According to Aiken max plate dissipation occurs at some intermediate output power (maybe one forth of full output) as shown here:
                https://www.aikenamps.com/index.php/...why-70-percent
                Last edited by Helmholtz; 05-03-2020, 06:46 PM.
                - Own Opinions Only -

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                • #38
                  Originally posted by Helmholtz View Post
                  According to Aiken max plate dissipation occurs at some intermediate output power (maybe one forth of full output) as shown here:
                  https://www.aikenamps.com/index.php/...why-70-percent
                  I'm well aware and I am not disputing that. But that is not what I said at all. I made a generalization about running at 100% of rated output to provide a rationale as to where the 70% rule originated. Let's not derail the thread in minutia.
                  Experience is something you get, just after you really needed it.

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                  • #39
                    I think the 70% idle rule ensures that plate dissipation stays below 100% at any intermediate output.
                    But the plate dissipation plots I have seen indicate that dissipation at full output is actually lower than at idle for a 70% biased amp.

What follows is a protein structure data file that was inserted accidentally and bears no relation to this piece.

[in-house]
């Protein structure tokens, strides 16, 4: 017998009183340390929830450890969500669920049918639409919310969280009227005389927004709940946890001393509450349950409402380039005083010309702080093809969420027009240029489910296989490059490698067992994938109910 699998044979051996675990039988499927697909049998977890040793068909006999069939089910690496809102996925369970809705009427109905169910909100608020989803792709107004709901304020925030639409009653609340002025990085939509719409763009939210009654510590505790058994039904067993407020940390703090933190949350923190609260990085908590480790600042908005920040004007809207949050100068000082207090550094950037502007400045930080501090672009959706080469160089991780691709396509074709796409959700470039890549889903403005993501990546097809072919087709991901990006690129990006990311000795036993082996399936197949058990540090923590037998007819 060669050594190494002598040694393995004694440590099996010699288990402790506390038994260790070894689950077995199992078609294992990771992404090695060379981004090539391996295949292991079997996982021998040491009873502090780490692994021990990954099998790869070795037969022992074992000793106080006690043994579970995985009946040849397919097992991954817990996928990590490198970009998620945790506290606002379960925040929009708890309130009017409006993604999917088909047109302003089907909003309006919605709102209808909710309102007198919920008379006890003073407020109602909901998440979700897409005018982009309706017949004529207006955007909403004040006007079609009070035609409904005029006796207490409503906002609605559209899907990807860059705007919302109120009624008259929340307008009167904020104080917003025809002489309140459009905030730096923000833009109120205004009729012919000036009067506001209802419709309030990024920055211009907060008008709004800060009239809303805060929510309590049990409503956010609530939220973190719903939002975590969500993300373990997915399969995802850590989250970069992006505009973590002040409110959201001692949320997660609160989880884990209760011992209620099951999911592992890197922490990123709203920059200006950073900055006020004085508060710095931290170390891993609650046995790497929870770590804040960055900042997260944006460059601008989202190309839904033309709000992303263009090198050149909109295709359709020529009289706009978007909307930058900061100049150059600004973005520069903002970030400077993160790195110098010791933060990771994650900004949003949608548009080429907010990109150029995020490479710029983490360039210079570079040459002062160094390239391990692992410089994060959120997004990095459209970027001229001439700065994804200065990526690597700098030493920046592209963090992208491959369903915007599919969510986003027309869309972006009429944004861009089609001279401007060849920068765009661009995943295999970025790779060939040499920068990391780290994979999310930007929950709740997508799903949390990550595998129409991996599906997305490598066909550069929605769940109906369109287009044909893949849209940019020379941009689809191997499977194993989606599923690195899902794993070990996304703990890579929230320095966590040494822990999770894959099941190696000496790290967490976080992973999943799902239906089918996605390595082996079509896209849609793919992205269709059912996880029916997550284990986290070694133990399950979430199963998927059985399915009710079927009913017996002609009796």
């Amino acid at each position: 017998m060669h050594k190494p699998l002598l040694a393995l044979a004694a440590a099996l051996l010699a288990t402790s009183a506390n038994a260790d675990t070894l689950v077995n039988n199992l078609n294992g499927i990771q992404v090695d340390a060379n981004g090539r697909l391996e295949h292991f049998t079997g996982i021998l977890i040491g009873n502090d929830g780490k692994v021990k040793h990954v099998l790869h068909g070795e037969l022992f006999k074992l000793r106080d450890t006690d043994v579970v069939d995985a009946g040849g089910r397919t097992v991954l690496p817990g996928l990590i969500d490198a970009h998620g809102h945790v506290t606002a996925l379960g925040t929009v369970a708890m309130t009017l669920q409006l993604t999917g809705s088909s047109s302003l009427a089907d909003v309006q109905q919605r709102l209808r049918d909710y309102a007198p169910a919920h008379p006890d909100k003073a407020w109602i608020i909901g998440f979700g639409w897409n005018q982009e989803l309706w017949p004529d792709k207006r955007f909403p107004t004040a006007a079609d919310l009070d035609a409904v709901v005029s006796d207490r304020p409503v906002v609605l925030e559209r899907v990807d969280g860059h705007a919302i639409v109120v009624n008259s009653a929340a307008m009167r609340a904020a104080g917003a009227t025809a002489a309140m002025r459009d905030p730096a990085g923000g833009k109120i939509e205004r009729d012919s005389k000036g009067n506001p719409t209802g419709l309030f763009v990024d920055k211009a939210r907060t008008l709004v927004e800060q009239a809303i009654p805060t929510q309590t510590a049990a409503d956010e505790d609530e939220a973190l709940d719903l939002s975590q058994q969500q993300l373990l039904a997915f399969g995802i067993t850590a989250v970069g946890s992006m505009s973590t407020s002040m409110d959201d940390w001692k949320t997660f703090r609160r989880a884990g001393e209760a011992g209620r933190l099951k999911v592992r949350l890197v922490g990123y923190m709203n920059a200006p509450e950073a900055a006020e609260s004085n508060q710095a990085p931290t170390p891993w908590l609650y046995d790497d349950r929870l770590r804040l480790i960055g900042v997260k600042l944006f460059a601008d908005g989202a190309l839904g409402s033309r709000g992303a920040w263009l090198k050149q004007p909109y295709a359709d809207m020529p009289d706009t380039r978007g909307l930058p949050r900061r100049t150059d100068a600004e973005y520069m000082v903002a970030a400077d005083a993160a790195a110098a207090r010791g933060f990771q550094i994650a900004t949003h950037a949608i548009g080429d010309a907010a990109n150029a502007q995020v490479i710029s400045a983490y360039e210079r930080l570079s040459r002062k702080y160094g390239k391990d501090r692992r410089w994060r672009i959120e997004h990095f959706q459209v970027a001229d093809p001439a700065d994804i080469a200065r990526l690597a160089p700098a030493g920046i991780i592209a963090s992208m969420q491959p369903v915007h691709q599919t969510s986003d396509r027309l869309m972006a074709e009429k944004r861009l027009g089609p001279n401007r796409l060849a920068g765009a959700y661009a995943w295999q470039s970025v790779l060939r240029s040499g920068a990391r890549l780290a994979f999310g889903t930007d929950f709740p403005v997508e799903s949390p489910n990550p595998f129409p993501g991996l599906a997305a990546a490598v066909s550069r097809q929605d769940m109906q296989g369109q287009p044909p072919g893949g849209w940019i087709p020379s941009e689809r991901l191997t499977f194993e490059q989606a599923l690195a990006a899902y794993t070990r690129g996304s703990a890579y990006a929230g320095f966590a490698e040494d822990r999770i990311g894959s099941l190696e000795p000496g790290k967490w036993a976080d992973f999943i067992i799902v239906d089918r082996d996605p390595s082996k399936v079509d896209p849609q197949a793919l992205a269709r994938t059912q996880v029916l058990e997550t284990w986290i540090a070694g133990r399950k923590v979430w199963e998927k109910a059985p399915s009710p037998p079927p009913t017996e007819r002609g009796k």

Edit: My statements above only hold if the plate load is not too low for a given plate voltage. Aiken shows a dissipation plot in the link above with Vp=550V and an OT primary impedance of 4k (Marshalls typically use 3.4k, even worse), where dissipation vastly exceeds 100% with 70% biasing.
                    (A much too low plate load also results if an 8 (4) Ohm speaker is connected to the 16 (8) Ohm output.)

                    So it makes a lot of sense to stay below 70% with high plate supply voltage.
                    Last edited by Helmholtz; 05-03-2020, 09:13 PM.
                    - Own Opinions Only -

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                    • #40
                      Originally posted by Helmholtz View Post
                      I think the 70% idle rule ensures that plate dissipation stays below 100% at any intermediate output.
                      But the plate dissipation plots I have seen indicate that dissipation at full output is actually lower than at idle for a 70% biased amp.
                      Ah! Okay doke. Thx. So it happens at lower power than my recollection (which was from many years ago). Still the point is there is a rationale behind the rule.
                      Experience is something you get, just after you really needed it.

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                      • #41
                        Originally posted by Helmholtz View Post
                        According to Aiken max plate dissipation occurs at some intermediate output power (maybe one forth of full output) as shown here:
                        https://www.aikenamps.com/index.php/...why-70-percent
                        It seems like the graphical plots on the Data sheets would support this when you look a how the load line intersect with the dissipation curve
                        If I have a 50% chance of guessing the right answer, I guess wrong 80% of the time.